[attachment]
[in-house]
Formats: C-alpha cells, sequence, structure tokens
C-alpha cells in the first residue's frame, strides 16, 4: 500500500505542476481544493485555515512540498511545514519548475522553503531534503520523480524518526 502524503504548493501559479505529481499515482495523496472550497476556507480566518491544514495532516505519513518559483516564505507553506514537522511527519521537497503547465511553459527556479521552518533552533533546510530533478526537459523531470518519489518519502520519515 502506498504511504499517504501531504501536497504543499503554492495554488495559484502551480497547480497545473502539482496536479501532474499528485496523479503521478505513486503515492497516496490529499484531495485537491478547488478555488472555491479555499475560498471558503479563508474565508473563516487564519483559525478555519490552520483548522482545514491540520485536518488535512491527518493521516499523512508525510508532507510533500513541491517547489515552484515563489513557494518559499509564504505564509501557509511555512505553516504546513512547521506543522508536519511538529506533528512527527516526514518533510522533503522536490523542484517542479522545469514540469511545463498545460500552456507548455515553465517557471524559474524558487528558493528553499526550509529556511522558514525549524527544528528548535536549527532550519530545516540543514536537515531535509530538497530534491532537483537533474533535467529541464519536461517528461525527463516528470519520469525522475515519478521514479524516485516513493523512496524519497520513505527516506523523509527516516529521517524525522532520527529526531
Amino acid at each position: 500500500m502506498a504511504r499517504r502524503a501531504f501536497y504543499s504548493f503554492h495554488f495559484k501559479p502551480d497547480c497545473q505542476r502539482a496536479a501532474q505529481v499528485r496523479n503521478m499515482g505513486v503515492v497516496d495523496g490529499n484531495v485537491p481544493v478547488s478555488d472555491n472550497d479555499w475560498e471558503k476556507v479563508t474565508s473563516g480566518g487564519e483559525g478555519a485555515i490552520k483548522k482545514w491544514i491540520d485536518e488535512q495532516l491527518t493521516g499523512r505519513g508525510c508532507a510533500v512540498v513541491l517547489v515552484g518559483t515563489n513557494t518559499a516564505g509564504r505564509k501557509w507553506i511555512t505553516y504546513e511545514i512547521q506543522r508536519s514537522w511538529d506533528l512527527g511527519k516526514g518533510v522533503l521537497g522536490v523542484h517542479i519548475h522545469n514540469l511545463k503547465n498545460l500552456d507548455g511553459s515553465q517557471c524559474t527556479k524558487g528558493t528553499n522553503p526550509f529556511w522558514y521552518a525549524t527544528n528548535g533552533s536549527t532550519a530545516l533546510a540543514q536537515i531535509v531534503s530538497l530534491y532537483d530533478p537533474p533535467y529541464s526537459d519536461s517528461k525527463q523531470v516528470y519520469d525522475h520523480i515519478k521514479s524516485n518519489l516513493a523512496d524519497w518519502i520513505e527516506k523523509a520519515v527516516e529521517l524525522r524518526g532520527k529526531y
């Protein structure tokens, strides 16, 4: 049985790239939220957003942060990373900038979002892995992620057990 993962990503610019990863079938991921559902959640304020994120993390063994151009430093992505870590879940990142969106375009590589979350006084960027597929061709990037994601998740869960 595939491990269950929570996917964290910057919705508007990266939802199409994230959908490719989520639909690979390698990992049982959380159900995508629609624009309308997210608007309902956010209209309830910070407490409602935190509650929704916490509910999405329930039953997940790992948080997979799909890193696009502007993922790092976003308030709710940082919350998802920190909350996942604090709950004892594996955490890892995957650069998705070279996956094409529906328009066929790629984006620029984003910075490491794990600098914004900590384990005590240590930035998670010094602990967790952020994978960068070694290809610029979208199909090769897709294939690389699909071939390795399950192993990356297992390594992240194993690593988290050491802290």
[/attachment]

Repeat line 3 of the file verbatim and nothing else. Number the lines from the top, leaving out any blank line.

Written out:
C-alpha cells in the first residue's frame, strides 16, 4: 500500500505542476481544493485555515512540498511545514519548475522553503531534503520523480524518526 502524503504548493501559479505529481499515482495523496472550497476556507480566518491544514495532516505519513518559483516564505507553506514537522511527519521537497503547465511553459527556479521552518533552533533546510530533478526537459523531470518519489518519502520519515 502506498504511504499517504501531504501536497504543499503554492495554488495559484502551480497547480497545473502539482496536479501532474499528485496523479503521478505513486503515492497516496490529499484531495485537491478547488478555488472555491479555499475560498471558503479563508474565508473563516487564519483559525478555519490552520483548522482545514491540520485536518488535512491527518493521516499523512508525510508532507510533500513541491517547489515552484515563489513557494518559499509564504505564509501557509511555512505553516504546513512547521506543522508536519511538529506533528512527527516526514518533510522533503522536490523542484517542479522545469514540469511545463498545460500552456507548455515553465517557471524559474524558487528558493528553499526550509529556511522558514525549524527544528528548535536549527532550519530545516540543514536537515531535509530538497530534491532537483537533474533535467529541464519536461517528461525527463516528470519520469525522475515519478521514479524516485516513493523512496524519497520513505527516506523523509527516516529521517524525522532520527529526531